Battery Chemistry Review – Can lithium continue to dominate? – by Lara Smith ( – March 16, 2018)

Although the technology was discovered at the beginning of the 20th century, the first lithium batteries didn’t make it to market until the 70s, and it was a series of breakthroughs in the early 80s that cemented it as the market leading product it is today.

Lithium (and cobalt / graphite / nickel / manganese) cells replaced lead acid as the foremost battery chemistry simply because lithium has the lightest weight, highest voltage, and greatest energy density of all metals (why is a bubble round?); nevertheless, its relative scarcity and recent price escalation has some manufacturers shopping for alternatives.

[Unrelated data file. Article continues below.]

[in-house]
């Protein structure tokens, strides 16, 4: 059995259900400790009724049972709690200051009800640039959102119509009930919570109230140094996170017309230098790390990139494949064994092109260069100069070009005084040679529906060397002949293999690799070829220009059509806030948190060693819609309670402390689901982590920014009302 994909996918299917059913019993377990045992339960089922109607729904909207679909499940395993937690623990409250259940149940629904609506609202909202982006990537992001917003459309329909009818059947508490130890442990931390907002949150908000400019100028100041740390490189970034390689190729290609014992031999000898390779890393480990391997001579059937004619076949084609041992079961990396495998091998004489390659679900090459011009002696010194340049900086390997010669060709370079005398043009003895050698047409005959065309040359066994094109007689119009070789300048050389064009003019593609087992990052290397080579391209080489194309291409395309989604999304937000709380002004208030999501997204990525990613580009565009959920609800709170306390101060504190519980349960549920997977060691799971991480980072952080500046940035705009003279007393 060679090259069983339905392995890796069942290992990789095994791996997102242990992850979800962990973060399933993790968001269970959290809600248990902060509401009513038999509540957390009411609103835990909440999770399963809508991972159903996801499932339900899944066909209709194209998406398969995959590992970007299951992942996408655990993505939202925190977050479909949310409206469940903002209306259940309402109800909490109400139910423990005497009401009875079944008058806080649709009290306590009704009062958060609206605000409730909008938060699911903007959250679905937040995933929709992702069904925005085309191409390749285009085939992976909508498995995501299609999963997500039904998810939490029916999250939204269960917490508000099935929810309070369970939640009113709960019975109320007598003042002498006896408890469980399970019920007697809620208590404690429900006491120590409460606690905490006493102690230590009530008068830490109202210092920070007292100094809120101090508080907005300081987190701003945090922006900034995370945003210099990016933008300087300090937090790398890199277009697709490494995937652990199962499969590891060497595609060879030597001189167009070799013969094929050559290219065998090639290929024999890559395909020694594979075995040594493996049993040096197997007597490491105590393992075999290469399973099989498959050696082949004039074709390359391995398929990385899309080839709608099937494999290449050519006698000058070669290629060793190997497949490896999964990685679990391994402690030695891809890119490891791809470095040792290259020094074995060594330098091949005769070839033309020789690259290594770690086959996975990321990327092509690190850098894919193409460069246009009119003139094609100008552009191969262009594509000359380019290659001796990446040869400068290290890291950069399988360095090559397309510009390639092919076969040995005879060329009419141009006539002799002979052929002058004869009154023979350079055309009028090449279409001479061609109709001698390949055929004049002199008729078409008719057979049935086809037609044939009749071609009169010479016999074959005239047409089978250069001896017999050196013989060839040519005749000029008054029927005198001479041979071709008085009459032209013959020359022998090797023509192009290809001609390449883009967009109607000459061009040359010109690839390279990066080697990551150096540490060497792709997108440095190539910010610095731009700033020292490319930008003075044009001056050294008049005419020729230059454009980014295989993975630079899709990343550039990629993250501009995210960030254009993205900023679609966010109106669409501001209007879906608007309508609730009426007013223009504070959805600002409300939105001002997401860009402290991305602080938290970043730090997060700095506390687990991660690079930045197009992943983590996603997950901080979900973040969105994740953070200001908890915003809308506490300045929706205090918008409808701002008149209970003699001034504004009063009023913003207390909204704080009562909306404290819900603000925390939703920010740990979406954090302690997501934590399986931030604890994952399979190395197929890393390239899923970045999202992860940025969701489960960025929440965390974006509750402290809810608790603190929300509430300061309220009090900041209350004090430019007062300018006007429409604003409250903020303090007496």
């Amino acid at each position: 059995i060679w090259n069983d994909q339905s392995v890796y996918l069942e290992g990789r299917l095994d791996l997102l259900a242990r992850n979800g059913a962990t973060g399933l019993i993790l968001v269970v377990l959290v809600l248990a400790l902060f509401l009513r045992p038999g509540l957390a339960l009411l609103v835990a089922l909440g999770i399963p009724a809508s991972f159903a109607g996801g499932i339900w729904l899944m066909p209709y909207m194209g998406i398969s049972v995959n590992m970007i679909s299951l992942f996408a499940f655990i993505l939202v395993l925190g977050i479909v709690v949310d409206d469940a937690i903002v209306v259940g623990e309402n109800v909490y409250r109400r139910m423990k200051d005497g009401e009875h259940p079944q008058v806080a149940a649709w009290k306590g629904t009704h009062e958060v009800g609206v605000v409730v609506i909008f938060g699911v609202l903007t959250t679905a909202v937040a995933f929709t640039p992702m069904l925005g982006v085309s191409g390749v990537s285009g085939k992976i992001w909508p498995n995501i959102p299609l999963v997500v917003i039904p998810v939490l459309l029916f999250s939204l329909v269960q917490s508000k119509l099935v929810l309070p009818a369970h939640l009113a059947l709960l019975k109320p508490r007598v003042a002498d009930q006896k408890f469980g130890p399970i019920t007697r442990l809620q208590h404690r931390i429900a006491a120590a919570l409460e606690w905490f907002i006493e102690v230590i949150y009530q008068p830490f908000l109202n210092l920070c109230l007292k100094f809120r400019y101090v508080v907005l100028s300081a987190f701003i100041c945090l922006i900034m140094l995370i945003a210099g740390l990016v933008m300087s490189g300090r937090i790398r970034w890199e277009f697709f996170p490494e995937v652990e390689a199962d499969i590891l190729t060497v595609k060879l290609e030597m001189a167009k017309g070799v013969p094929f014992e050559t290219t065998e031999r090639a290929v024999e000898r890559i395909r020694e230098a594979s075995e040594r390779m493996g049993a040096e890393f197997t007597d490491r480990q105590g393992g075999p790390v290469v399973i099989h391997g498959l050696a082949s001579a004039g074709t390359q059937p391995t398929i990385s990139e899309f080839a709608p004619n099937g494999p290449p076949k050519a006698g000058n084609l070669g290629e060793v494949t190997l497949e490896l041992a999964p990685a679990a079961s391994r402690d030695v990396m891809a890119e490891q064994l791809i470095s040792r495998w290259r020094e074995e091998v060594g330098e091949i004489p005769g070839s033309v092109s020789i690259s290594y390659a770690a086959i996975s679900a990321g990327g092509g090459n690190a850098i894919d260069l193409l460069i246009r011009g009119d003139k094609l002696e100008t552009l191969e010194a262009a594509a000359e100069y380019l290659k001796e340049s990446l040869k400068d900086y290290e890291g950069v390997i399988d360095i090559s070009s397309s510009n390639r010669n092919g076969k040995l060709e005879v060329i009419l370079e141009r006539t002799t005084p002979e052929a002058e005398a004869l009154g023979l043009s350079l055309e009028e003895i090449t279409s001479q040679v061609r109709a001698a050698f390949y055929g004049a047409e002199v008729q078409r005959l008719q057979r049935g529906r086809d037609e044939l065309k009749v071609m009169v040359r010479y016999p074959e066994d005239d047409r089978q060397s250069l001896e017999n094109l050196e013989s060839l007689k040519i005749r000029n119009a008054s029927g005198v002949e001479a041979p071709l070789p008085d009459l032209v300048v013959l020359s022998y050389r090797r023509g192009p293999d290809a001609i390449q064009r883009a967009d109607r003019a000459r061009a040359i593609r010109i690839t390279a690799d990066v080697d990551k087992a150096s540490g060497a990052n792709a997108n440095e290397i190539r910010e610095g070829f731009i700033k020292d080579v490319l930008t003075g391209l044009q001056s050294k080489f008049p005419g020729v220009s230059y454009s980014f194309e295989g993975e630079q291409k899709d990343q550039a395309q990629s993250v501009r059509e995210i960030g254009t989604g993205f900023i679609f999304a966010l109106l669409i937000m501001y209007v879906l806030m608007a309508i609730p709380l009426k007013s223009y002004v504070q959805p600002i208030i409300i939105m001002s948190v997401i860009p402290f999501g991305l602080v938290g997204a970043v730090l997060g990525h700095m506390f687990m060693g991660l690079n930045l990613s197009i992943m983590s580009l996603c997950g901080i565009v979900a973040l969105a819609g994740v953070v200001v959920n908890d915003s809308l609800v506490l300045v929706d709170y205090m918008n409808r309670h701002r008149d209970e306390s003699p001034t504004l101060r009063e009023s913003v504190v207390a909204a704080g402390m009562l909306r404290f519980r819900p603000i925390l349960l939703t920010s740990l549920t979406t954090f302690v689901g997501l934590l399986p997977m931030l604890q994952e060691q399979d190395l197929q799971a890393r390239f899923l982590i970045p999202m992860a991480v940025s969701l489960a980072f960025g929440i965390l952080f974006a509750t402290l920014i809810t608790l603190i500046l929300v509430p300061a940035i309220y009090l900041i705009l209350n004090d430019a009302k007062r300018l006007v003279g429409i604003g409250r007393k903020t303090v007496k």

The expansion of energy storage capacity is undoubtedly a societal necessity for the foreseeable future, but with extensive R&D in this area being a constant force for change, there is no reason to expect a single type of device to dominate the market indefinitely.

On March 7th, researchers at RMIT University in Australia announced that they had cracked a new type of battery chemistry that they have termed the “Proton Battery”, which rivals the current lithium-ion setup even before optimization.

The working prototype uses a carbon-based electrode to store hydrogen, coupled with a reversible fuel cell to produce electricity. The carbon in the electrode bonds with protons generated when charging by splitting water assisted by electrons from the power supply.

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